managed funds

Sink or Swim: ASIC dips its toes into competition waters in the managed funds industry

Published On 16/04/2021 | By Jeremy Chan | Reform

ASIC has dipped its toes into industry-wide competition reviews, engaging Deloitte Access Economics (Deloitte) in early 2020 to carry out an independent review of competition in the Australian funds management industry (the Review).  While the Final Report is due in June 2021, ASIC released Deloitte’s Interim Report in March 2021. This found that the managed funds industry is competitive[1] while highlighting some areas where concerns have been raised or where competitive outcomes might improve: barriers to entry and market access; conflicts of interest; transparency of pricing and performance; and investor decision-making and associated outcomes.[2]

The Review is the newest stage for the ongoing tussle between the Council of Financial Regulators (CFR) members, the ACCC, and the Productivity Commission over responsibility for ensuring competition in the financial sector.[3] While the broader ramifications of the Review for this tussle remain to be seen, one reading of the Interim Report is that ASIC’s ‘why not litigate?’ strategy is unlikely to immediately evolve into a large-scale ‘why not regulate?’ ASIC strategy for competition in the Australian funds management industry.

Background: ASIC Dips its Toes into Competition

The Tussle for ‘Competition Champion’ in the Financial Sector

Relevantly, the 2014 Financial System Inquiry: Final Report made two recommendations (among others), in response to its finding of regulatory complacency about competition in Australia’s financial system during and after the GFC[4] (see our previous article on these recommendations here):

  1. It recommended that the Government review the state of competition in the financial sector every three years.[5] In response, the Government agreed to task the Productivity Commission to review the sector in 2017.[6]
  2. It also recommended the inclusion of competition in ASIC’s mandate.[7]

In June 2018, the Productivity Commission released its Final Report on Competition in the Australian Financial System. It found that ‘competition must be given serious consideration when regulators intervene in financial markets’ but ‘no Australian financial system regulator has the responsibility of putting competition first’.[8] It recommended that the ACCC become a permanent member of the CFR as the ‘competition champion’ for the financial sector.[9]

ASIC was also considered by the Productivity Commission as a potential competition champion. However, the Productivity Commission heard that ‘both stakeholders and ASIC itself appeared to have reservations. ASIC did not express any active interest in taking on such a role’.[10] Treasury also suggested that it already fulfilled the role of competition champion in CFR meetings. However, the Productivity Commission rejected Treasury’s suggestion based on Treasury’s wider mandate to develop advice for government.[11]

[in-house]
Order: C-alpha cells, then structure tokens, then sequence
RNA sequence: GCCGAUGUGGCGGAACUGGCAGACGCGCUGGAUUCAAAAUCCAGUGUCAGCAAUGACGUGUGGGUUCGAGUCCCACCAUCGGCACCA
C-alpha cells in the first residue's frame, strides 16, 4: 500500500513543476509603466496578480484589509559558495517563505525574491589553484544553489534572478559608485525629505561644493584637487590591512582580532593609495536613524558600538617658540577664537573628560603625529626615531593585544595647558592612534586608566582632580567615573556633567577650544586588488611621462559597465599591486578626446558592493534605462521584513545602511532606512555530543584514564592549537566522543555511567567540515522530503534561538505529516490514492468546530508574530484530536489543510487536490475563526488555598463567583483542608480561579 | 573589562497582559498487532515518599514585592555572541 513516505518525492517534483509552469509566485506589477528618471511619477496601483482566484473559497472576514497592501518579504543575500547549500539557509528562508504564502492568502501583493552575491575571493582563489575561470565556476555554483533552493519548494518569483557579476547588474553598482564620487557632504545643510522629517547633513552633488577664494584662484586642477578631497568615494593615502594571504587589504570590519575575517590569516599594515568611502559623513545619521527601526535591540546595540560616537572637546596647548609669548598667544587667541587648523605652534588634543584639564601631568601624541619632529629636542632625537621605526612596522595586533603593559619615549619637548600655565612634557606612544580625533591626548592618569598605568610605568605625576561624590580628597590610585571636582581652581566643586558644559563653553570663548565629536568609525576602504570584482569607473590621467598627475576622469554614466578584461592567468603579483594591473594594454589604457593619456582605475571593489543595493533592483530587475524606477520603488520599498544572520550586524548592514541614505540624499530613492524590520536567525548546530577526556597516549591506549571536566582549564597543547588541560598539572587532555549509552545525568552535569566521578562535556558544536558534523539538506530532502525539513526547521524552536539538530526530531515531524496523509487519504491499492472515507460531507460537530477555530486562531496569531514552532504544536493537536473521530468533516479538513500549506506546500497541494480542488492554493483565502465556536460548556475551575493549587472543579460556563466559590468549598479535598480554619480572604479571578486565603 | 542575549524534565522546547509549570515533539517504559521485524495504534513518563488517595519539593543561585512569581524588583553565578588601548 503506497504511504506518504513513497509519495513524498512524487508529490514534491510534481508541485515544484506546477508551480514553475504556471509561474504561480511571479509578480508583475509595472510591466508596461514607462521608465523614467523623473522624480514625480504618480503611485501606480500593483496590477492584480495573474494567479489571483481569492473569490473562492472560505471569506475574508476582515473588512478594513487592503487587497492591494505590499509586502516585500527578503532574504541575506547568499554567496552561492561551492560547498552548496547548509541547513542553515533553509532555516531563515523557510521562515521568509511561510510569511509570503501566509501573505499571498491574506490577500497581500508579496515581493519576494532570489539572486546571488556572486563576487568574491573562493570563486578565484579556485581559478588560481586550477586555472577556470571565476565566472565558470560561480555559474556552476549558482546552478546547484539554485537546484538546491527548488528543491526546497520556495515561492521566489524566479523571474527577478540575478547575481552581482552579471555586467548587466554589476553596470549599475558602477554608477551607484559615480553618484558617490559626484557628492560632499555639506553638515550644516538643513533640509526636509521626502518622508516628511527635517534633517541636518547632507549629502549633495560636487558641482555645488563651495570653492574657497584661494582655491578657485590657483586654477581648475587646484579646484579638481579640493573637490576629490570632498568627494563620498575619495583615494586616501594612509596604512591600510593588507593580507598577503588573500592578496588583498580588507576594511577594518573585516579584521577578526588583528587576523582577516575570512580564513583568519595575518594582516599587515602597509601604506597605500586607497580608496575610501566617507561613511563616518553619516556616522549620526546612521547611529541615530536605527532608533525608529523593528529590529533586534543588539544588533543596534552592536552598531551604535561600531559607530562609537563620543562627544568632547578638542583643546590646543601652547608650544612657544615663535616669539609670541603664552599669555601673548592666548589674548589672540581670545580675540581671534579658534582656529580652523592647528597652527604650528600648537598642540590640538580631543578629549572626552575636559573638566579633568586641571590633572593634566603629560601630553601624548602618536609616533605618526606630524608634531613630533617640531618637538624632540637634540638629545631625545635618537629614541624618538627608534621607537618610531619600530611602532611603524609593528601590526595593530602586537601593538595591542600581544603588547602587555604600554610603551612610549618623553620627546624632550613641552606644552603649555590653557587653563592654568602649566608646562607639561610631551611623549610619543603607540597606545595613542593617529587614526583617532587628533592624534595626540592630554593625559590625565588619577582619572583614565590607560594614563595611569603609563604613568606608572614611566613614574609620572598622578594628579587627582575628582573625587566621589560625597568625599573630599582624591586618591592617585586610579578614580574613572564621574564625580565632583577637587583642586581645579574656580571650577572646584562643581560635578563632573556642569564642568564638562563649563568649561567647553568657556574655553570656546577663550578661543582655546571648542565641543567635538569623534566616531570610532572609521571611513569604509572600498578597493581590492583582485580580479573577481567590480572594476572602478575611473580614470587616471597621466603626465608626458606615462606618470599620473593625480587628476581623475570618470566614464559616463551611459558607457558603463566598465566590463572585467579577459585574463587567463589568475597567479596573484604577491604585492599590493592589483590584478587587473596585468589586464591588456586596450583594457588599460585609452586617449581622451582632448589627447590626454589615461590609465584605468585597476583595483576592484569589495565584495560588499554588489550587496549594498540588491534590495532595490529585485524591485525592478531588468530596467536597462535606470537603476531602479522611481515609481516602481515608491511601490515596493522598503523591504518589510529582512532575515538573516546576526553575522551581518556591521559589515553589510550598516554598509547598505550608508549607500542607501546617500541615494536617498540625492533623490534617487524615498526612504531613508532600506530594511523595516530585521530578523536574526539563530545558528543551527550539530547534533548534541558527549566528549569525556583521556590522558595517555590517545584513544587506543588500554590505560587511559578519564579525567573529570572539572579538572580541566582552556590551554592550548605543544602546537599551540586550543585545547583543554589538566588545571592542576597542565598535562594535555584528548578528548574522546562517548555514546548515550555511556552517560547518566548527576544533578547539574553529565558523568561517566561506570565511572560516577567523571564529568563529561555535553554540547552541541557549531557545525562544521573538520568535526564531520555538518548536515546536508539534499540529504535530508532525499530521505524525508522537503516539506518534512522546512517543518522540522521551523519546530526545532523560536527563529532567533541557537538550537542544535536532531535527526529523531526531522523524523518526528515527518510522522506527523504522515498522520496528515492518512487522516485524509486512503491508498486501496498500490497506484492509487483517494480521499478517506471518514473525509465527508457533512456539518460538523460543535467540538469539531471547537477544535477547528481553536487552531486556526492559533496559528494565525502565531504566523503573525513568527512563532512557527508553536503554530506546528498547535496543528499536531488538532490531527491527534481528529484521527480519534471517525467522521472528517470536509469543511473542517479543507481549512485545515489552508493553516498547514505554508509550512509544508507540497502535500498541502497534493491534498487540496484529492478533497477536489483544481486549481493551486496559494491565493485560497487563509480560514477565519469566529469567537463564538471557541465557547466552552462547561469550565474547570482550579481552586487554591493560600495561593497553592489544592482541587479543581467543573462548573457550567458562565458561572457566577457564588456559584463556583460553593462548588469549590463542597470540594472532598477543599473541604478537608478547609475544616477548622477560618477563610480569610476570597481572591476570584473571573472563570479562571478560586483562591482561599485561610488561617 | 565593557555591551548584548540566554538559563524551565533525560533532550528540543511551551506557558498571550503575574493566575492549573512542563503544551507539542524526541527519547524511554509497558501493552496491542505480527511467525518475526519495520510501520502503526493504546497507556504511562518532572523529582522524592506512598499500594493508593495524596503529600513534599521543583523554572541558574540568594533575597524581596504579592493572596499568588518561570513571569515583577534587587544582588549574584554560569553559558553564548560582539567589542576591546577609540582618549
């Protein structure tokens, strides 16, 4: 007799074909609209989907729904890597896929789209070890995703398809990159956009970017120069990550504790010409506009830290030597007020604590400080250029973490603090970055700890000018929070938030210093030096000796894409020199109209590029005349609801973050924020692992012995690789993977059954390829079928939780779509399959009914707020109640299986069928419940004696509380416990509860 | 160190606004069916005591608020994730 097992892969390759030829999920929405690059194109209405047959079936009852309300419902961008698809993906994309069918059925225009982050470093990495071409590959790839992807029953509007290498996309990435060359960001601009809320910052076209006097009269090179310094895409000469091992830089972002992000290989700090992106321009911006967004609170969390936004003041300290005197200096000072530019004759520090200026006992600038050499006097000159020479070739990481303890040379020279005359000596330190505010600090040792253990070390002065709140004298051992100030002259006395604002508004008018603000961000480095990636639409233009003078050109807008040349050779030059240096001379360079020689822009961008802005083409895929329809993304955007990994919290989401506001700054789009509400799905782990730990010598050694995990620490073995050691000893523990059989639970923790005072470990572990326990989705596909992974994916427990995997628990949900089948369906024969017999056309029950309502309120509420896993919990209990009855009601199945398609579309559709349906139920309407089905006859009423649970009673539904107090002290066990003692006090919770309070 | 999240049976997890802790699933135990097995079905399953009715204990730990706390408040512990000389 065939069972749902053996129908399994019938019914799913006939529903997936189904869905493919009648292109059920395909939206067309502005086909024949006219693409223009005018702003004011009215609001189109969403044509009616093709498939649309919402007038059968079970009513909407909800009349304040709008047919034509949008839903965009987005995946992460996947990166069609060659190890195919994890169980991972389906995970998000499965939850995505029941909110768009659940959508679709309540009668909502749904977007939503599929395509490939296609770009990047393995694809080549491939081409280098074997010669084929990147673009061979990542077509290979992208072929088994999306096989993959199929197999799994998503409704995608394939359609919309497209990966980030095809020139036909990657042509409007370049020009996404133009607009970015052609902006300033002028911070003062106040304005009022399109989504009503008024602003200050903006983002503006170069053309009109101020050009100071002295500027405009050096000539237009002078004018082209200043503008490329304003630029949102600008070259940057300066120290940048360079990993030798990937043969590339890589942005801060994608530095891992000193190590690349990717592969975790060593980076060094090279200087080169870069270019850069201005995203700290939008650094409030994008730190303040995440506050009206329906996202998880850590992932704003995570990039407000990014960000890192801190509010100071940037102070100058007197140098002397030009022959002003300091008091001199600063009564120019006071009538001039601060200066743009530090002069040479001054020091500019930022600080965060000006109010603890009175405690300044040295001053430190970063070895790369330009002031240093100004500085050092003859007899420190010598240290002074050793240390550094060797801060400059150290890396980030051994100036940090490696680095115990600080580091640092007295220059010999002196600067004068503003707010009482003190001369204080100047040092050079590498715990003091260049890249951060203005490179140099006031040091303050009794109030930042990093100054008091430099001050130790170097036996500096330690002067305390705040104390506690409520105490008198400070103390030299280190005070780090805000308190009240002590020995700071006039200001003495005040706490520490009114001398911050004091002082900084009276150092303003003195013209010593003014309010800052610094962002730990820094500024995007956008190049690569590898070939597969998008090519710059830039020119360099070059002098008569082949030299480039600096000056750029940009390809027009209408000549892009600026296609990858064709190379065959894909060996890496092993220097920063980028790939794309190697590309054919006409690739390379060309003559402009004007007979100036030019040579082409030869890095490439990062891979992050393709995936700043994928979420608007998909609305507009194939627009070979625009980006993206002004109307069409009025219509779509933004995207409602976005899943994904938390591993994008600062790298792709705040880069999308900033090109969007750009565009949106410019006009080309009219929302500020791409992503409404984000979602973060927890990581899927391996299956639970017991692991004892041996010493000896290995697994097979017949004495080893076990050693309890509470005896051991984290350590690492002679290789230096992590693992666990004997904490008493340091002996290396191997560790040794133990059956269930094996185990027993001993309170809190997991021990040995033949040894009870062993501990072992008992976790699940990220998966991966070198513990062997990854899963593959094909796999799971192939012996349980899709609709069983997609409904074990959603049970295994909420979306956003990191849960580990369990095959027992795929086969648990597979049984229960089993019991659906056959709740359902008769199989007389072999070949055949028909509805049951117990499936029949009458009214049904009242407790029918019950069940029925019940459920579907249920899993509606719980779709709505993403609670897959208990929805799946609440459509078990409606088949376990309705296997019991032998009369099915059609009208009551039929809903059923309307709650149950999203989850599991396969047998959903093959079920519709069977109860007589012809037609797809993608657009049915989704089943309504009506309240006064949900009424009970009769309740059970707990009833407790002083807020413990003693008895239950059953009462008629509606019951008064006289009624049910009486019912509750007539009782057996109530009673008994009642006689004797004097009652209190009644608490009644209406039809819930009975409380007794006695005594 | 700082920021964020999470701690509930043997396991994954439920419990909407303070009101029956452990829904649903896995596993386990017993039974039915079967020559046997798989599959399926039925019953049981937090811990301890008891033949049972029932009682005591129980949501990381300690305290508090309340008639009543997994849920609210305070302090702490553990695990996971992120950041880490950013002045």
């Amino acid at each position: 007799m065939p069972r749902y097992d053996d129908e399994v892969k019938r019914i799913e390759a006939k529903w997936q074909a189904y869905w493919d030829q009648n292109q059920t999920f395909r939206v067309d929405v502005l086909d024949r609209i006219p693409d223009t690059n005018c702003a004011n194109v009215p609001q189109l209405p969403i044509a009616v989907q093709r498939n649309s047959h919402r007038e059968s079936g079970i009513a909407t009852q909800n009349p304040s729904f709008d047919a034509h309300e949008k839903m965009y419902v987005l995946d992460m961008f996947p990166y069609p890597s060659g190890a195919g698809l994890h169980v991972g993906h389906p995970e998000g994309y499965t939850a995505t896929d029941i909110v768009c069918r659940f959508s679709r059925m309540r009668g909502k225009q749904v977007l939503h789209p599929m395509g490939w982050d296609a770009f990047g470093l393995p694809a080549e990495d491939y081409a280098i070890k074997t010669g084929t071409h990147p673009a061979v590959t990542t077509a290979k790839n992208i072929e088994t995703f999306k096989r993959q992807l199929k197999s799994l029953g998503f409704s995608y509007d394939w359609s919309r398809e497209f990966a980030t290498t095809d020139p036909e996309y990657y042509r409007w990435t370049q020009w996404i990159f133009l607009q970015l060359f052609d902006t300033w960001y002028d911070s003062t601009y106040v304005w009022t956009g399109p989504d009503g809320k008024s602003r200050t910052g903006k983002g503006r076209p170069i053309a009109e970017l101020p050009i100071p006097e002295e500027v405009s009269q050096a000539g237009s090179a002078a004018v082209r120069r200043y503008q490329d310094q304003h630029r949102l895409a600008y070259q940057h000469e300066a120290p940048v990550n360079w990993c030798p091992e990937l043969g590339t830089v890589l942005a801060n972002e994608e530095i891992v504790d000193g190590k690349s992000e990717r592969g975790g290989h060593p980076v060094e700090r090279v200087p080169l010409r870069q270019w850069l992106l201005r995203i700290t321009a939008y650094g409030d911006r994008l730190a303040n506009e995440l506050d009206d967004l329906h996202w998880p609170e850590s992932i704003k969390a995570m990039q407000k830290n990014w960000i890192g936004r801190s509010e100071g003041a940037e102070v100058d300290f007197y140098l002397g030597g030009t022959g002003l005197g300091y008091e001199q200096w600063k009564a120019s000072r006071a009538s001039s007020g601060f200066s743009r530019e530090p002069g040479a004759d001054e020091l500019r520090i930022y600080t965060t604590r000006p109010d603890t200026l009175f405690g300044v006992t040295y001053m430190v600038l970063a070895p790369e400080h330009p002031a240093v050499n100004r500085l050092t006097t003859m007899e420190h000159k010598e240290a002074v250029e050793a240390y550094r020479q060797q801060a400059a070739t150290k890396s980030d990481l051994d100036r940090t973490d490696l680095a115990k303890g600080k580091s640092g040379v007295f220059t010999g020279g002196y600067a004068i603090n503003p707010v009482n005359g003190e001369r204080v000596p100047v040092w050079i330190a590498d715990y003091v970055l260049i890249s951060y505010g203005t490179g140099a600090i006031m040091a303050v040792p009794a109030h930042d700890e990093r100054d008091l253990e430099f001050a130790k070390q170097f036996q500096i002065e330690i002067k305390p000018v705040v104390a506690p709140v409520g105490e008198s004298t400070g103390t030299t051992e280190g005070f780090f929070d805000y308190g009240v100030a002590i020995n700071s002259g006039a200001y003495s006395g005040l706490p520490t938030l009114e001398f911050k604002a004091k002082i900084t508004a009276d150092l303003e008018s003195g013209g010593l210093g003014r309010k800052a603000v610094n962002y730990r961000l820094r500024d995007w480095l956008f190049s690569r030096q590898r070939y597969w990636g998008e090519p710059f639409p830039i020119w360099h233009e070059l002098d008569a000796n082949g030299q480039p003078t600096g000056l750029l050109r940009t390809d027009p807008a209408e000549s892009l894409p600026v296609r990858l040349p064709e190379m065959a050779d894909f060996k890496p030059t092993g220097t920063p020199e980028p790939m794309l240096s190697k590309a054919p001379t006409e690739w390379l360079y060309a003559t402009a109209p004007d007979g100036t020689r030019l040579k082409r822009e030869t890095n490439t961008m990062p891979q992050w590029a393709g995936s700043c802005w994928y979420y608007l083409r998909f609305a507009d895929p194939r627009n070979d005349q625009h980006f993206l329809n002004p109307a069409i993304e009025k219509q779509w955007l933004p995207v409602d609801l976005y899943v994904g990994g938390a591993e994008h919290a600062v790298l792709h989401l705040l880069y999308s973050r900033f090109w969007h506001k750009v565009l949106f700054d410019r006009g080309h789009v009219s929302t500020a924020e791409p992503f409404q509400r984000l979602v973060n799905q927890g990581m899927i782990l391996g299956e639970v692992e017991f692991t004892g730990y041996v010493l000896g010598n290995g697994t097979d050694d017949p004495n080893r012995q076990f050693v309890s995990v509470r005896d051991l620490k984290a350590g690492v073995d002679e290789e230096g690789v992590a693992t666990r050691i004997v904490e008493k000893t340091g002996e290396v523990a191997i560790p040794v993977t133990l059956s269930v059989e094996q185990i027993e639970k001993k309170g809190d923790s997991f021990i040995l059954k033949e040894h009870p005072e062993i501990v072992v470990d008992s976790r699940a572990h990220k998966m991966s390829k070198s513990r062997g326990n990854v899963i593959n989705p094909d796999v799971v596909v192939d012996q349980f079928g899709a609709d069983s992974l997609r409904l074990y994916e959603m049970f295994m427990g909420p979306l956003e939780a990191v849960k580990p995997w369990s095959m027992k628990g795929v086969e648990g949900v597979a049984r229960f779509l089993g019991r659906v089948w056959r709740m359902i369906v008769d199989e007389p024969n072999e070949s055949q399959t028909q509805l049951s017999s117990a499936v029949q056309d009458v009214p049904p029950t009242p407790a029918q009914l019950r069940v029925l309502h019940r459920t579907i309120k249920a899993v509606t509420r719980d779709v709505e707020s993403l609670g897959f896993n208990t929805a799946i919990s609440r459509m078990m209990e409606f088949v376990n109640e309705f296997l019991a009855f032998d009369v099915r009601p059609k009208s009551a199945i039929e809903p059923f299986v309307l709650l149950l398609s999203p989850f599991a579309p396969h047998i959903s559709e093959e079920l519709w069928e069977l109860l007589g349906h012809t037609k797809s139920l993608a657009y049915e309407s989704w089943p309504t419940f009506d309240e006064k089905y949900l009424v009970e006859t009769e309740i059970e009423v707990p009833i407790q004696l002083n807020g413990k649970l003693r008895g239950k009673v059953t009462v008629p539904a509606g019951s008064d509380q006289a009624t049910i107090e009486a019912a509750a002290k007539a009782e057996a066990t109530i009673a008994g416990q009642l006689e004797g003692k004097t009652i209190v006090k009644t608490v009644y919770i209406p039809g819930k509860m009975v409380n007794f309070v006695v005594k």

Despite this, CFR members concluded that the appropriate competition champion was the Treasury (continuing to consult with the ACCC where appropriate), denying permanent membership to the ACCC.[12] The Government also introduced a competition aspect to ASIC’s mandate in October 2018, inserting in section 1 of the Australian Securities and Investments Commission Act 2001 (Cth):

(2A) Without limiting [the objects in s 1(2)], ASIC must consider the effects that the performance of its functions and the exercise of its powers will have on competition in the financial system.[13]

ASIC Dips its Toes into Competition

On 28 August 2019, the then-ASIC Chair, James Shipton, announced that ASIC would be assessing competition in the Australian funds management industry.[14] That year, ASIC listed as a new Project in the ASIC Corporate Plan for 2019 to 2023:

Assessing the level of competition in the funds management industry, and the appropriate regulatory response to improve the quality of competition.[15]

The Terms of Reference for the Review also highlight ASIC’s new explicit mandate to ‘consider the effects that the performance of its functions and the exercise of powers will have on competition in the financial system, including the funds management industry’.[16] ASIC engaged Deloitte to undertake an independent review,[17] publishing Deloitte’s Interim Report in March 2021.

Findings from the Interim Report

The Interim Report makes 9 findings in total. Particularly relevant for competition in the managed funds industry, the Interim Report found:

  • The managed funds industry is competitive, as evidenced by new market entrants, innovation, and low fees by global standards (Finding 2).
  • Funds are differentiated across a range of dimensions. Retail investors have different preferences over these dimensions (Finding 3).
  • Investors are sensitive to the performance of funds. Economic transaction costs affect investors’ decisions to buy, sell and change managed funds. These transaction costs are not always transparent and may lead to investors remaining in underperforming funds (Finding 5).
  • Retail investors are not highly engaged with funds management. There are many intermediaries between fund managers and retail investors. This long, complex value chain creates issues regarding incentive alignment, transparency and conflicts of interest. This is despite the apparent competitiveness of the funds management market itself (Finding 6).
  • There is competition between fund managers on fees and discounts. However, retail investors may not receive the full benefits of competition over discounts. This is a result of principal-agent problems and a lack of transparency (Finding 7).